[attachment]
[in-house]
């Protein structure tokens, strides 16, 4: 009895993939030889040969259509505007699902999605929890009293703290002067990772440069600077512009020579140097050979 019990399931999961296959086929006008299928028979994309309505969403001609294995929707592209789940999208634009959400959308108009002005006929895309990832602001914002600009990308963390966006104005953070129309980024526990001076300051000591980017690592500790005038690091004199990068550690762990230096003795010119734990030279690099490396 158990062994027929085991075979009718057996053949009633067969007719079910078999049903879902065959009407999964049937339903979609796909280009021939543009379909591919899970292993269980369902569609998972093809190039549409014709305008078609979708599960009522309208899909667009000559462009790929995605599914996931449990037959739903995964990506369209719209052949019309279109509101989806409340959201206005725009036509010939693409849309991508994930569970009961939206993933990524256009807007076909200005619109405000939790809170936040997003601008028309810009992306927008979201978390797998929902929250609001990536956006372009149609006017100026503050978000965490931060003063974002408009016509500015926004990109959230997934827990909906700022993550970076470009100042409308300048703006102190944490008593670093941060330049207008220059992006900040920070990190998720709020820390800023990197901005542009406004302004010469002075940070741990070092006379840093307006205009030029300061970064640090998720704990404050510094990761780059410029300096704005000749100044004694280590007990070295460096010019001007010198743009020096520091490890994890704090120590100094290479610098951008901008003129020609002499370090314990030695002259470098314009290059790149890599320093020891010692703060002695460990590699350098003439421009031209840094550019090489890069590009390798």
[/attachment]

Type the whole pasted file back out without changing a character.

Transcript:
[in-house]
């Protein structure tokens, strides 16, 4: 009895993939030889040969259509505007699902999605929890009293703290002067990772440069600077512009020579140097050979 019990399931999961296959086929006008299928028979994309309505969403001609294995929707592209789940999208634009959400959308108009002005006929895309990832602001914002600009990308963390966006104005953070129309980024526990001076300051000591980017690592500790005038690091004199990068550690762990230096003795010119734990030279690099490396 158990062994027929085991075979009718057996053949009633067969007719079910078999049903879902065959009407999964049937339903979609796909280009021939543009379909591919899970292993269980369902569609998972093809190039549409014709305008078609979708599960009522309208899909667009000559462009790929995605599914996931449990037959739903995964990506369209719209052949019309279109509101989806409340959201206005725009036509010939693409849309991508994930569970009961939206993933990524256009807007076909200005619109405000939790809170936040997003601008028309810009992306927008979201978390797998929902929250609001990536956006372009149609006017100026503050978000965490931060003063974002408009016509500015926004990109959230997934827990909906700022993550970076470009100042409308300048703006102190944490008593670093941060330049207008220059992006900040920070990190998720709020820390800023990197901005542009406004302004010469002075940070741990070092006379840093307006205009030029300061970064640090998720704990404050510094990761780059410029300096704005000749100044004694280590007990070295460096010019001007010198743009020096520091490890994890704090120590100094290479610098951008901008003129020609002499370090314990030695002259470098314009290059790149890599320093020891010692703060002695460990590699350098003439421009031209840094550019090489890069590009390798």